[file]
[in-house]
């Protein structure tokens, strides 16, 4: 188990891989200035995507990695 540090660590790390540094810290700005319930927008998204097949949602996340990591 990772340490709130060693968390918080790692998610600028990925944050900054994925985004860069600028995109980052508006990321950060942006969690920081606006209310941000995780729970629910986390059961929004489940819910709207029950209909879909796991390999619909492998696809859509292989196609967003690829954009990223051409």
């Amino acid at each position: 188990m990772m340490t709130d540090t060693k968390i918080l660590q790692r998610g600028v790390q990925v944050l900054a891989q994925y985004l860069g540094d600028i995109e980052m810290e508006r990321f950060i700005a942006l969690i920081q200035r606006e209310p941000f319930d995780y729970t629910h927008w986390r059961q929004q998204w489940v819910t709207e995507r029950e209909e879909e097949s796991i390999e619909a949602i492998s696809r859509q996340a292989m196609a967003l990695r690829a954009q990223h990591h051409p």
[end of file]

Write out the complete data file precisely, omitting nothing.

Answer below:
[in-house]
């Protein structure tokens, strides 16, 4: 188990891989200035995507990695 540090660590790390540094810290700005319930927008998204097949949602996340990591 990772340490709130060693968390918080790692998610600028990925944050900054994925985004860069600028995109980052508006990321950060942006969690920081606006209310941000995780729970629910986390059961929004489940819910709207029950209909879909796991390999619909492998696809859509292989196609967003690829954009990223051409």
């Amino acid at each position: 188990m990772m340490t709130d540090t060693k968390i918080l660590q790692r998610g600028v790390q990925v944050l900054a891989q994925y985004l860069g540094d600028i995109e980052m810290e508006r990321f950060i700005a942006l969690i920081q200035r606006e209310p941000f319930d995780y729970t629910h927008w986390r059961q929004q998204w489940v819910t709207e995507r029950e209909e879909e097949s796991i390999e619909a949602i492998s696809r859509q996340a292989m196609a967003l990695r690829a954009q990223h990591h051409p």